DNA encodes what is arguably the most important data in existence: the instructions for life. But researchers recently found a way to store something way cooler in our genetic code. On Wednesday, Harvard scientists announced they could use it to store GIFs.
In a study published in Nature, the scientists reported that they successfully encoded a GIF in the DNA of Escherichia coli bacteria. They did so using the CRISPR-Cas9 system, a revolutionary gene editing technique in which foreign segments of DNA are incorporated into the genetic code of an organism.
In a poetic union of cutting-edge data storage technology and early filmmaking, the scientists encoded an animated version of Eadward Muybridge’s famous 1878 photo series of a horse galloping into the DNA of E. coli. Seth Shipman, Ph.D., a postdoctoral researcher in the lab of famed geneticist George Church, led the team in the process.
They started by turning five frames from the series into tiny pixel images. Then, they assigned a DNA code to each pixel of each image in the series. These codes, made of nucleotides, the building blocks of DNA — adenosine, cytosine, guanine, and thymine — indicated the position and shade of each pixel. Together, the string of nucleotides spelled out the information needed to encode every pixel of the horse GIF. All novelty aside, what the researchers really did was show that DNA’s natural data-storing ability could be manipulated by humans to store pretty much whatever information we wanted.
The coolest part was that the GIF data was, in a sense, self replicating: In all living beings, DNA is duplicated every time an individual reproduces. In this case, the scientists were able to recreate the image series by decoding the DNA of the offspring of bacteria they’d altered.
While the end result may not be quite as impressive as an OK Go music video (which scientists have already been able to store on DNA), it still recreated the original GIF with over 90 percent accuracy. Previous research on DNA data storage has shown that a single cell’s DNA could hold two Blu-Ray copies of Star Wars: The Force Awakens, so maybe we’ll eventually be able to inject ourselves with our favorite movies with our favorite movies at the Red Box kiosk.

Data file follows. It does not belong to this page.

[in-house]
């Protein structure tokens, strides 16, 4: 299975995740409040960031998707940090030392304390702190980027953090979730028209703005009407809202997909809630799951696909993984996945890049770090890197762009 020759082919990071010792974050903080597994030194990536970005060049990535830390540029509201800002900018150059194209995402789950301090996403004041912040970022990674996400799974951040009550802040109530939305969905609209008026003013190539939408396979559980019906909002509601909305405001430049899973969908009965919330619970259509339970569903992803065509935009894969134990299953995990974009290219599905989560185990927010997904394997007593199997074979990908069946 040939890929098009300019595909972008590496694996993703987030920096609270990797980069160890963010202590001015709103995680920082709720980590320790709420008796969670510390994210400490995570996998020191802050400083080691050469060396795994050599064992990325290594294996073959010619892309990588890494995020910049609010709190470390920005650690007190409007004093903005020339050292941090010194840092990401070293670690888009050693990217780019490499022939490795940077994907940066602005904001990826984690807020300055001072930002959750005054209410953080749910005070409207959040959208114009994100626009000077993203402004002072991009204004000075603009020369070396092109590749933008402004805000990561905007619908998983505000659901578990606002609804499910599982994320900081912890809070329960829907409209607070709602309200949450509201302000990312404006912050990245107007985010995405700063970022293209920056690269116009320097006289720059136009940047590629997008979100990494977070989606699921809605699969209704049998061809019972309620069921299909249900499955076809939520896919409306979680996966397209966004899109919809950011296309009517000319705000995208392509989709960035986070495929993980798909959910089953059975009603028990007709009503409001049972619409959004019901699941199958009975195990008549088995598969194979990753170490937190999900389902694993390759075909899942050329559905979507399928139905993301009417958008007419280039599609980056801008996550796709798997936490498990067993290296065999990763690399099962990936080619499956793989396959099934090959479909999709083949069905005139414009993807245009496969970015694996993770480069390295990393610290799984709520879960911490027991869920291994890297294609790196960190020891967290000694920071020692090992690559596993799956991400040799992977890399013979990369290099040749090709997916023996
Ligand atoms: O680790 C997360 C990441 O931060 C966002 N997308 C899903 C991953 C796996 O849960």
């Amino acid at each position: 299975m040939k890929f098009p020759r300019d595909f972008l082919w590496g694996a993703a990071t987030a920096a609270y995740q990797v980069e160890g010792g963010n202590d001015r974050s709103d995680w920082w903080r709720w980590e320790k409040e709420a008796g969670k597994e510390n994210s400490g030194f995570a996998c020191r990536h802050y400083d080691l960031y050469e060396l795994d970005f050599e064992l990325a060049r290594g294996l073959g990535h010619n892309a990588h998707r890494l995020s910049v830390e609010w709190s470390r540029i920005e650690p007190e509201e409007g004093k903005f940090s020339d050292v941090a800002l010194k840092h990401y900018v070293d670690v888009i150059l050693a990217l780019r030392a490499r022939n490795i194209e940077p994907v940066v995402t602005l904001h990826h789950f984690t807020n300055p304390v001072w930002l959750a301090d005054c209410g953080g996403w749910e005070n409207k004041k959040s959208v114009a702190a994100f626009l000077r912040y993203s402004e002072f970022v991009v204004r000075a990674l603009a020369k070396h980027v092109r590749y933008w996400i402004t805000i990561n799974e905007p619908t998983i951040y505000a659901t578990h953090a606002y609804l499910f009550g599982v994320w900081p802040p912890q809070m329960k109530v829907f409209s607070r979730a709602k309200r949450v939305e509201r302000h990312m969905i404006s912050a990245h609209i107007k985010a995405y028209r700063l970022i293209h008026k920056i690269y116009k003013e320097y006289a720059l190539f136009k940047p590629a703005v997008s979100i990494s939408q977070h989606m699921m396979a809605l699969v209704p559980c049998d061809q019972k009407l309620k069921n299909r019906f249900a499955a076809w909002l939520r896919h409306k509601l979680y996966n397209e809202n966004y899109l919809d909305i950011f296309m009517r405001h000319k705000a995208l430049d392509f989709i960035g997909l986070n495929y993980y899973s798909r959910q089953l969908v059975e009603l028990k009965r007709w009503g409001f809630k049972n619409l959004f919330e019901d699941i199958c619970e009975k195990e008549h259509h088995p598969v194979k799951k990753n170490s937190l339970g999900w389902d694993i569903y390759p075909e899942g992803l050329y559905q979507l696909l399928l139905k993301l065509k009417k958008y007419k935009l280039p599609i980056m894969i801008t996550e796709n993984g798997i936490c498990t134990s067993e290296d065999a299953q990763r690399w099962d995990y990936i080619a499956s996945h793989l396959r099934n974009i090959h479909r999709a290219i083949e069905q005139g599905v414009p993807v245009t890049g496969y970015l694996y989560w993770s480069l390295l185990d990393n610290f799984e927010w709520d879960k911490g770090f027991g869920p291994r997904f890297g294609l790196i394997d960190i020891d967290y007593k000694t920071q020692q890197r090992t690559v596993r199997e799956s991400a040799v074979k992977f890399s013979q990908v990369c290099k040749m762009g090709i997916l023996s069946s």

All jokes aside, while this sounds like a huge advancement for entertainment technology or data archiving, the researchers have something even more inventive in mind.
“What we really want to make are cells that encode biological or environmental information about what’s going on within them and around them,” Shipman told MIT Technology Review on Wednesday.
With the CRISPR-Cas9 gene editing techniques used in the GIF-encoding experiment, scientists hope to develop bacteria that act as biological sensors. “One possible use would be to record the molecular events that drive the evolution of cell types, such as the formation of neurons during brain development,” the MIT Technology Review reports.
Every living thing, from a single-celled bacterium to the blue whale, stores genetic information in the form of DNA, which is ultimately passed on to its offspring. These genetic codes form the basis of human biology, from our physical characteristics to our predispositions to certain diseases. If this research is any indication, we soon won’t be limited to storing boring information like eye color or congenital heart disease.
Abstract: DNA is an excellent medium for archiving data. Recent efforts have illustrated the potential for information storage in DNA using synthesized oligonucleotides assembled in vitro. A relatively unexplored avenue of information storage in DNA is the ability to write information into the genome of a living cell by the addition of nucleotides over time. Using the Cas1–Cas2 integrase, the CRISPR–Cas microbial immune system stores the nucleotide content of invading viruses to confer adaptive immunity. When harnessed, this system has the potential to write arbitrary information into the genome. Here we use the CRISPR–Cas system to encode the pixel values of black and white images and a short movie into the genomes of a population of living bacteria. In doing so, we push the technical limits of this information storage system and optimize strategies to minimize those limitations. We also uncover underlying principles of the CRISPR–Cas adaptation system, including sequence determinants of spacer acquisition that are relevant for understanding both the basic biology of bacterial adaptation and its technological applications. This work demonstrates that this system can capture and stably store practical amounts of real data within the genomes of populations of living cells.